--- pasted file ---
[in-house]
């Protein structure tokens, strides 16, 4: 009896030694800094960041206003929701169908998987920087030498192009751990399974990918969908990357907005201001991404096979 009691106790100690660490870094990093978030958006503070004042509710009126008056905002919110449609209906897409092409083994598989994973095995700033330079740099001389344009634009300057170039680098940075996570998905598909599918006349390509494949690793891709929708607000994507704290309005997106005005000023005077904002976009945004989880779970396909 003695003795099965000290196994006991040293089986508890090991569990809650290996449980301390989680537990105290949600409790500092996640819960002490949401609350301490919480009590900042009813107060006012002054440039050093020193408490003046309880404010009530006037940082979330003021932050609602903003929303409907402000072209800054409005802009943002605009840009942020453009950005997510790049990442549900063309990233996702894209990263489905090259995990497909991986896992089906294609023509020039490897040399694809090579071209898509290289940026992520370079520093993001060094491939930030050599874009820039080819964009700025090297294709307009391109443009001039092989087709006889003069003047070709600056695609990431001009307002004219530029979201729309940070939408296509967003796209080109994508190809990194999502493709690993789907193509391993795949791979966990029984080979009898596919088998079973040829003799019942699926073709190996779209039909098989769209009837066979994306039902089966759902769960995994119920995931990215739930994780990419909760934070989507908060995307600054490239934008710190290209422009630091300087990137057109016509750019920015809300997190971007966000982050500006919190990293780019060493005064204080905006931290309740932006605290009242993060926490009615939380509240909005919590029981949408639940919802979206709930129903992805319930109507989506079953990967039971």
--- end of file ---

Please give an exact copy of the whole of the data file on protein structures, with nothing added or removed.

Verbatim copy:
[in-house]
């Protein structure tokens, strides 16, 4: 009896030694800094960041206003929701169908998987920087030498192009751990399974990918969908990357907005201001991404096979 009691106790100690660490870094990093978030958006503070004042509710009126008056905002919110449609209906897409092409083994598989994973095995700033330079740099001389344009634009300057170039680098940075996570998905598909599918006349390509494949690793891709929708607000994507704290309005997106005005000023005077904002976009945004989880779970396909 003695003795099965000290196994006991040293089986508890090991569990809650290996449980301390989680537990105290949600409790500092996640819960002490949401609350301490919480009590900042009813107060006012002054440039050093020193408490003046309880404010009530006037940082979330003021932050609602903003929303409907402000072209800054409005802009943002605009840009942020453009950005997510790049990442549900063309990233996702894209990263489905090259995990497909991986896992089906294609023509020039490897040399694809090579071209898509290289940026992520370079520093993001060094491939930030050599874009820039080819964009700025090297294709307009391109443009001039092989087709006889003069003047070709600056695609990431001009307002004219530029979201729309940070939408296509967003796209080109994508190809990194999502493709690993789907193509391993795949791979966990029984080979009898596919088998079973040829003799019942699926073709190996779209039909098989769209009837066979994306039902089966759902769960995994119920995931990215739930994780990419909760934070989507908060995307600054490239934008710190290209422009630091300087990137057109016509750019920015809300997190971007966000982050500006919190990293780019060493005064204080905006931290309740932006605290009242993060926490009615939380509240909005919590029981949408639940919802979206709930129903992805319930109507989506079953990967039971």